This past Sunday I ran the Surf City Half Marathon in Huntington Beach, CA. It was super challenging, in part because of the unexpected heat, but mostly because I had barely trained.
I signed up for the race this fall because I wanted to have a goal to work toward and something to look forward to. I have a long history with running--distance running in particular. I've run two full marathons and countless half marathons. So I knew that despite my sporadic, half-assed training, I'd be able to get the job done. Muscle memory, years of exercising my willpower, and the quiet confidence that comes from knowing I've done it many times before would all pull me along.
In December I started running again after a months-long hiatus. It felt good to be back at it. I felt empowered, excited, and humbled all at once. I was diligent about running for one solid month. Then sometime after Christmas and the new year, I slacked off big time. Other activities and responsibilities began taking up my time and I stopped making running a priority, until one day I was so far from my goal fitness level and so close to the race that I just stopped caring.
I knew I wasn't going to back out of the race, but I also knew it was too late to cram three months worth of training into two weeks. In the interest of saving myself a ton of guilt and stress, I let it go. I embraced the fact that I was wholly unprepared and I went for it anyway. The last five miles of the race were grueling, but I kept a good attitude and persevered. A couple days later, I'm still so glad I did it, despite it not turning out like I initially imagined.
Cliché though it may be, I find running to be a perfect metaphor for the struggles and joys of life. Here’s what this race taught me about how to jump headfirst into something you’re not prepared for.
Focus on what you can control.
There was only so much I could control going in to the race. I couldn't control the fact that I hadn't developed the speed or endurance I hoped to have, nor could I control the particular elements of the race day and how my body would respond to the course.
So I focused my energy on controlling what I could. I tried to eat nourishing, protein-rich foods the couple days before my race, I drank enough water to require a trip to the bathroom every twenty-five minutes, I got plenty of sleep, I meditated, and I channeled my nervousness into excitement. I let myself focus on the little things—picking out the perfect race day outfit, laying out my socks and shoes, setting aside the jar of almond butter for breakfast in the morning, reading inspirational quotes about running to psyche myself up. Everything else, I did my best to let go of.
Forget the what ifs.
I'm a big "what if" kind of girl, but for this particular occasion, I had to crush the urge to speculate about things I had no idea about. It would have been easy to go down the rabbit hole of unfounded fear, asking myself questions like, "What if my legs give out at mile six and turn to jelly like they do in my dreams?" Or "What if I go so slow and look so pathetic that I get the dreaded pity clap?" There was no point in worrying about these things happening because even if they did happen, I still wouldn't have been prepared to deal with them. I'd figure it out in the moment. That's all you can ever do.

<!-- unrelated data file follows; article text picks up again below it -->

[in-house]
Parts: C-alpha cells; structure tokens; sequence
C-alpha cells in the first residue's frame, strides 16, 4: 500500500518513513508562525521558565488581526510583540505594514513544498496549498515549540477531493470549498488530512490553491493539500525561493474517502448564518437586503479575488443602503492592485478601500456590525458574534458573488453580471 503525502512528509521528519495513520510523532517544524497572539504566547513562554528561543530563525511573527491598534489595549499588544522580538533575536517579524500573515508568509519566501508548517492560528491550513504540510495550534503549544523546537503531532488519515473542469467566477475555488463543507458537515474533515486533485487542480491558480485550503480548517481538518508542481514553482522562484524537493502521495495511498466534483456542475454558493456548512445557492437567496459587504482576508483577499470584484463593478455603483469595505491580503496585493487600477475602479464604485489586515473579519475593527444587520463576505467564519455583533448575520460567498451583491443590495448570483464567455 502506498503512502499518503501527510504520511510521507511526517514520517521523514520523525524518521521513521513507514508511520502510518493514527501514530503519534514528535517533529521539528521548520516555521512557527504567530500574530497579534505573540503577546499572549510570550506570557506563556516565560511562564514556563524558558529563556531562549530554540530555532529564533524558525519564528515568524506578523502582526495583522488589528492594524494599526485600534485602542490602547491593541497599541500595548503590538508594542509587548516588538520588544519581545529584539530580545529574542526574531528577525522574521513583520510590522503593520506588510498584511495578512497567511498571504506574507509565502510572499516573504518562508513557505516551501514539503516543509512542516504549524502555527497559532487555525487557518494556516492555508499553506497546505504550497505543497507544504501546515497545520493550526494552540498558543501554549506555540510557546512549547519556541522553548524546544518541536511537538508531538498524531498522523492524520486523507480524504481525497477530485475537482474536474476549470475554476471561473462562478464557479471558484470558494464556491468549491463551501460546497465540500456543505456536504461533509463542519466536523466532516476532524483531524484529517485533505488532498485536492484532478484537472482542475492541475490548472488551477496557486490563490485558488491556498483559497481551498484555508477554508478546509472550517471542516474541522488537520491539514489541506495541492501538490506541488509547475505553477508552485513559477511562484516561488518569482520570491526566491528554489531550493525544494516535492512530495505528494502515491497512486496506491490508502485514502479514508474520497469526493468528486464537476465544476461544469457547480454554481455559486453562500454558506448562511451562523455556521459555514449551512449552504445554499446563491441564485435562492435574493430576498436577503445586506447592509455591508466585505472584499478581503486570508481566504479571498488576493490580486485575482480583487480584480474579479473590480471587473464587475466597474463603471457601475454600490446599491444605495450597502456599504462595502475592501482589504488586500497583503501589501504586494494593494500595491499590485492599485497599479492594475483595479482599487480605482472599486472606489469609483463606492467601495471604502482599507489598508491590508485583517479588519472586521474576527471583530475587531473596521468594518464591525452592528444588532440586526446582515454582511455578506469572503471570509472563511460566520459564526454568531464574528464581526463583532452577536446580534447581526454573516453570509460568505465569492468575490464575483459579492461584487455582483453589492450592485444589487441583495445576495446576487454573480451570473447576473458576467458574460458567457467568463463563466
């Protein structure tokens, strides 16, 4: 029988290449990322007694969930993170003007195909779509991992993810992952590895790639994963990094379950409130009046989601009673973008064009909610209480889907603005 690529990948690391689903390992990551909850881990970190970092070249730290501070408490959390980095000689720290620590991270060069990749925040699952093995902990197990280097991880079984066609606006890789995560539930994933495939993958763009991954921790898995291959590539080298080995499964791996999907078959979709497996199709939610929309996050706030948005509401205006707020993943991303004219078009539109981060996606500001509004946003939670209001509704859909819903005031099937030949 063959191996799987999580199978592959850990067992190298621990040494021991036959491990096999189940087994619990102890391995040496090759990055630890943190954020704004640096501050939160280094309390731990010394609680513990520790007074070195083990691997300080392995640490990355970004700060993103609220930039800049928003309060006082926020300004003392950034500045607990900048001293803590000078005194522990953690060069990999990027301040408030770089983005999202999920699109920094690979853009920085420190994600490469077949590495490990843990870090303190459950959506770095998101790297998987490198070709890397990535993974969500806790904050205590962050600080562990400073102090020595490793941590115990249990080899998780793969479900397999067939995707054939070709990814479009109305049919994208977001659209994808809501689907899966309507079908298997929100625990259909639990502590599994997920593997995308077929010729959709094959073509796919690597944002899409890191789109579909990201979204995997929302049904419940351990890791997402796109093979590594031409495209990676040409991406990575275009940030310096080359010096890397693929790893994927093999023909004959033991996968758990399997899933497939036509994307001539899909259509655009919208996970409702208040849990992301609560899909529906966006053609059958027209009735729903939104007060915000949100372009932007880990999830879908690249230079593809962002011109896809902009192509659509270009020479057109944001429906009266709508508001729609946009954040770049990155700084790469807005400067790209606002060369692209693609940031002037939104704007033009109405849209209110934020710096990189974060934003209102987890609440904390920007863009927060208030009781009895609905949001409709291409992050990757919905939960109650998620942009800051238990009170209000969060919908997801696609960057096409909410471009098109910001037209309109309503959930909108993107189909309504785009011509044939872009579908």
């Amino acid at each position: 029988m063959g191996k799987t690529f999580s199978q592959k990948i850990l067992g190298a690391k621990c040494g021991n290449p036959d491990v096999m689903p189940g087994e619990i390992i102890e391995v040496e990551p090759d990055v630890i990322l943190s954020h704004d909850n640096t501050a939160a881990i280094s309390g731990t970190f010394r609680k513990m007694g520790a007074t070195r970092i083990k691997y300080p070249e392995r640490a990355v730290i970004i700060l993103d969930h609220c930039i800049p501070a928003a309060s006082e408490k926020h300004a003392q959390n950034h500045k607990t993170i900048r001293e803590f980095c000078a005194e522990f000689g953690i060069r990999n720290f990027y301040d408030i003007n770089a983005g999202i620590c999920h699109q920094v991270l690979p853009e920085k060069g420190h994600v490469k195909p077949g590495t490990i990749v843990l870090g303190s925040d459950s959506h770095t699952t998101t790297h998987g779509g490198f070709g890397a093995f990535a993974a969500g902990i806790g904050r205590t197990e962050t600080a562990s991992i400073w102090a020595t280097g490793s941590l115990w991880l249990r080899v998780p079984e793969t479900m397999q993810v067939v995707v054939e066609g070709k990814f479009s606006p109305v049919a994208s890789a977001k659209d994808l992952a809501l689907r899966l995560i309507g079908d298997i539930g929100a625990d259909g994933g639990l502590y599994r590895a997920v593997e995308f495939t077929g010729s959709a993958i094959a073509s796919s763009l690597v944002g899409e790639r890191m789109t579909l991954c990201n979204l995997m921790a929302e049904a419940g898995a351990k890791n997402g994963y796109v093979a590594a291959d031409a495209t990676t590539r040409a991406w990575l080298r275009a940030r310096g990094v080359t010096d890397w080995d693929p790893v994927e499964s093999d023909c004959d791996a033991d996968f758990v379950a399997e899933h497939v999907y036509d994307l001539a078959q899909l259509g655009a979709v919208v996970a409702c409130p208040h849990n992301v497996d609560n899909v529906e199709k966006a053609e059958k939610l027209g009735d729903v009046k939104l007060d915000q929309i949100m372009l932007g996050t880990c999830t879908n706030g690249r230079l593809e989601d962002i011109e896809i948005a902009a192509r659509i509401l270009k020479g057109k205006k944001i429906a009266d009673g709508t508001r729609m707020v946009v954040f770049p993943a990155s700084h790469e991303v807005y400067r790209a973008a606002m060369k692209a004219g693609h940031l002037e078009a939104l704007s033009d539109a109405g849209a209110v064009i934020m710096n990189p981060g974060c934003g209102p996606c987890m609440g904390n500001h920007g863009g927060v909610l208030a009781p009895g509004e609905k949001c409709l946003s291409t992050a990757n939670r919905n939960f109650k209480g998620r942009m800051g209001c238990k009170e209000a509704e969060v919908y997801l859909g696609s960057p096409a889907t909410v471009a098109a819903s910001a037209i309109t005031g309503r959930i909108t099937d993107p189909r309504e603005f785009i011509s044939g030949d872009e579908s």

Forgive yourself for what you did or didn't do.
A dangerous cousin to the what ifs, the "woulda shoulda couldas" are just as deadly and perhaps even more annoying because they're usually spoken aloud to a friend or family member, rather than kept running on a silent loop in your mind.
I wish I would have trained more. I should have run five times a week like I promised myself I would. If I just stuck to it, I could have run so much faster and probably even PRed.
Yeah, yeah, yeah, all of that would have been lovely, but it didn't happen. It's not reality. I have to remind myself of this all the time. If only... but no. It is what it is. I could have piled on the guilt for not doing what I originally wanted to, or surrendered to my sadness, or believed I was a loser.
Instead I chose to offer myself grace. I forgave myself for not following the plan I laid out in my head, then I moved on.
Embrace the moment.
Do what you can with what you have. And then learn something from it. The night before the race, I started to think of those 13.1 miles as an opportunity to test my willpower and grit. It was an occasion to push myself just because I felt like it. It was a chance to do what I love and to remember why I love it (because it makes me feel alive). It was an opportunity to feel proud of myself. And once I really thought about it, I realized all those things were more than enough.
Let go and go for it.
Let go of the fear and the doubt and the guilt and the stress and the self-imposed pressure and the opinions of others. Let everything go. Then go for it with your whole heart and don’t look back.
The only (somewhat decent) photo of the day.
Anyone else have stories of diving headfirst into situations you're not prepared for? Job interviews, parenthood, work assignments, relationships, etc.? Would love to hear.
(Top photo of my gorgeous friend Charlotte at Montaña de Oro State Park)
P.S. An open letter to my high school cross-country coach.